Automated Remote Sensing ( ARS ) is rarely ever done in the visible spectrum. The most commonly available wavelengths outside of the visible spectrum are infrared and near-infrared. The following scene is a thermal image (band 10) from a fairly recent Landsat 8 flyover of the US Gulf Coast from New Orleans, Louisiana to Mobile, Alabama. Major natural features in the image are labeled so you can orient yourself:
Because every pixel in that image has a reflectance value, it is information. Python can "see" those values and pick out features the same way we intuitively do by grouping related pixel values. We can colorize pixels based on their relation to each other to simplify the image and view related features. This technique is called classification. Classifying can range from fairly simple groupings based only on some value distribution algorithm derived from the histogram to complex methods involving training data sets and even computer learning and artificial intelligence. The simplest forms are called unsupervised classifications, whereas methods involving some sort of training data to guide the computer are called supervised. It should be noted that classification techniques are used across many fields, from medical doctors trying to spot cancerous cells in a patient's body scan, to casinos using facial-recognition software on security videos to automatically spot known con-artists at blackjack tables.
To introduce remote sensing classification we'll just use the histogram to group pixels with similar colors and intensities and see what we get. First you'll need to download the Landsat 8 scene here:
Instead of our histogram() function from previous examples, we'll use the version included with NumPy that allows you to easily specify a number of bins and returns two arrays with the frequency as well as the ranges of the bin values. We'll use the second array with the ranges as our class definitions for the image. The lut or look-up table is an arbitrary color palette used to assign colors to classes. You can use any colors you want.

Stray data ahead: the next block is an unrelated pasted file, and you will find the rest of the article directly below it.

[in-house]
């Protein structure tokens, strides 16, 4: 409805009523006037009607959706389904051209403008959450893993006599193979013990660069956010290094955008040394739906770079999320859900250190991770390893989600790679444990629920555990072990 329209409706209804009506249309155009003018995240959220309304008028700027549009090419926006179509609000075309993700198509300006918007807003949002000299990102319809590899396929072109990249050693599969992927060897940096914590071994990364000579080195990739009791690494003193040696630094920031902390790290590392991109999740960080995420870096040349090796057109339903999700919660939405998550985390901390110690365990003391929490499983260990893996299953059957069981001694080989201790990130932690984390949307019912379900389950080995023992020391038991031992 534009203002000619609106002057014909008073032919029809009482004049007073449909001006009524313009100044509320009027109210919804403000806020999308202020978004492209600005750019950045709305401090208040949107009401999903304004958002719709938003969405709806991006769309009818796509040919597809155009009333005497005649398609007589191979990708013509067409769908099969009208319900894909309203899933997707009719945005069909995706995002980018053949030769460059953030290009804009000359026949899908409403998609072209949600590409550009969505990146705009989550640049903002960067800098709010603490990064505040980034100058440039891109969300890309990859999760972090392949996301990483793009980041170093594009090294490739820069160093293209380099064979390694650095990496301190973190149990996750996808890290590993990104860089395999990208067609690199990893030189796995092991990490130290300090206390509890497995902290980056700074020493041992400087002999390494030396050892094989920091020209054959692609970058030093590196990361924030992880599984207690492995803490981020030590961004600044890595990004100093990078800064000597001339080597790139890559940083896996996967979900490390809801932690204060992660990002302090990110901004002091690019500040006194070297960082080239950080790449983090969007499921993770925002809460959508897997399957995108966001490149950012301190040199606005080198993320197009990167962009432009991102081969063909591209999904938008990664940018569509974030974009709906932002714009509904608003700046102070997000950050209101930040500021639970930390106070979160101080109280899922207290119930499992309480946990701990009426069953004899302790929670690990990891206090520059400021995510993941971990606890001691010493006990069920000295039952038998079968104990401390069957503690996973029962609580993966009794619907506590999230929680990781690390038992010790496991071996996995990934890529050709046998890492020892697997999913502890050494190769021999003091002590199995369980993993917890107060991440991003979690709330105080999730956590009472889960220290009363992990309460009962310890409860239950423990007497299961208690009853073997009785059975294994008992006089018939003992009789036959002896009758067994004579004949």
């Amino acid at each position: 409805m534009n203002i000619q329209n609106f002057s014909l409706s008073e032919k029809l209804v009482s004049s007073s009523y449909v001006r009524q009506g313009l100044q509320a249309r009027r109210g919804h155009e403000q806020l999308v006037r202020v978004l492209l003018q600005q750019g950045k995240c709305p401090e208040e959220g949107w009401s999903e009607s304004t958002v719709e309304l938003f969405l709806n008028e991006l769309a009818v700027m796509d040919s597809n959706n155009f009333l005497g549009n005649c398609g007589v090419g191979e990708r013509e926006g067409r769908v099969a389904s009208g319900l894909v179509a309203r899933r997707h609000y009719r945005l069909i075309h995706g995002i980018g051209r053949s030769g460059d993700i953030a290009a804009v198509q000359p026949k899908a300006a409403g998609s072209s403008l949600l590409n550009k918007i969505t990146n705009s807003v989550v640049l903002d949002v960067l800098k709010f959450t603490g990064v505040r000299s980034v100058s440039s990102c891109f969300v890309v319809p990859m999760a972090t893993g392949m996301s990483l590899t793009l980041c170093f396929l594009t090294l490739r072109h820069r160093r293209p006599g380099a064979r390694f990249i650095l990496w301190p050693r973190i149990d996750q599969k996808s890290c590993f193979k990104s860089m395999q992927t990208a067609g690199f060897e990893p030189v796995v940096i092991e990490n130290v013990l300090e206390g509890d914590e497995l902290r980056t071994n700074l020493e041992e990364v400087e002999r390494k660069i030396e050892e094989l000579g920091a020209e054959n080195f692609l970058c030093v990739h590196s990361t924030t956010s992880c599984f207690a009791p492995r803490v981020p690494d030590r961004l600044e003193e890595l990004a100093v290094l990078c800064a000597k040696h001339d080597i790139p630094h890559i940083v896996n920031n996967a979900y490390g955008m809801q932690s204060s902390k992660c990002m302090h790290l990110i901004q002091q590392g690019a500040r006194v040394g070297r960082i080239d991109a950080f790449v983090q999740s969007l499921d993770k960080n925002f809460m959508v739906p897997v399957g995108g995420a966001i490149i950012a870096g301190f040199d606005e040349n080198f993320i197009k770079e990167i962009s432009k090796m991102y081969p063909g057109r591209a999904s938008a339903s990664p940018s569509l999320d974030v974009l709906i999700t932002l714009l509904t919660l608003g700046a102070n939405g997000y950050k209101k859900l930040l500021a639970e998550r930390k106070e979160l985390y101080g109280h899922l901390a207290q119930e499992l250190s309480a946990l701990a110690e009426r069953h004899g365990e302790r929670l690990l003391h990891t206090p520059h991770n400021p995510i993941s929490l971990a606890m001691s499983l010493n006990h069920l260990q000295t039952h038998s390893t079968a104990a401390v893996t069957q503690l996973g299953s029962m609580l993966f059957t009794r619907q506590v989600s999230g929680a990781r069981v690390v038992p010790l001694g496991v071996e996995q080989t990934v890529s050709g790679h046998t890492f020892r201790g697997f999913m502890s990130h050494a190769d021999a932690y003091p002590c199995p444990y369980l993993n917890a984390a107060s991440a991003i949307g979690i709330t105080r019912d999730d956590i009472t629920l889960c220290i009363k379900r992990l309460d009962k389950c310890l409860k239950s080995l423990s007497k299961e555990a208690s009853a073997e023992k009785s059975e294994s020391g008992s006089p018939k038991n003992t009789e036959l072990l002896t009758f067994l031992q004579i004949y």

Note: In the following code we use the gdalnumeric module which allows Numpy and GDAL to work together. GDAL reads compatible image/data formats and converts them to Numpy arrays. The Numpy module was formerly called Numeric.
import gdalnumeric # Input file name (thermal image) src = "thermal.tif" # Output file name tgt = "classified.jpg" # Load the image into numpy using gdal srcArr = gdalnumeric.LoadFile(src) # Split the histogram into 20 bins as our classes classes = gdalnumeric.numpy.histogram(srcArr, bins=20) # Color look-up table (LUT) - must be len(classes)+1. # Specified as R,G,B tuples lut = [[255,0,0],[191,48,48],[166,0,0],[255,64,64], [255,115,115],[255,116,0],[191,113,48],[255,178,115], [0,153,153],[29,115,115],[0,99,99],[166,75,0], [0,204,0],[51,204,204],[255,150,64],[92,204,204],[38,153,38], \ [0,133,0],[57,230,57],[103,230,103],[184,138,0]] # Starting value for classification start = 1 # Set up the RGB color JPEG output image rgb = gdalnumeric.numpy.zeros((3, srcArr.shape, srcArr.shape,), gdalnumeric.numpy.float32) # Process all classes and assign colors for i in range(len(classes)): mask = gdalnumeric.numpy.logical_and(start <= \ srcArr, srcArr <= classes[i]) for j in range(len(lut[i])): rgb[j] = gdalnumeric.numpy.choose(mask, (rgb[j], \ lut[i][j])) start = classes[i]+1 # Save the image gdalnumeric.SaveArray(rgb.astype(gdalnumeric.numpy.uint8), \ tgt, format="JPEG")
The following image is our classification output, which we just saved as a JPEG. We didn't specify the prototype argument when saving as an image, so it has no georeferencing information:
This result isn't bad for a very simple unsupervised classification. The islands and coastal flats show up as different shades of green. The clouds were isolated as shades of orange and dark blues. We did have some confusion inland where the land features were colored the same as the Gulf of Mexico. We could further refine this process by defining the class ranges manually instead of just using the histogram.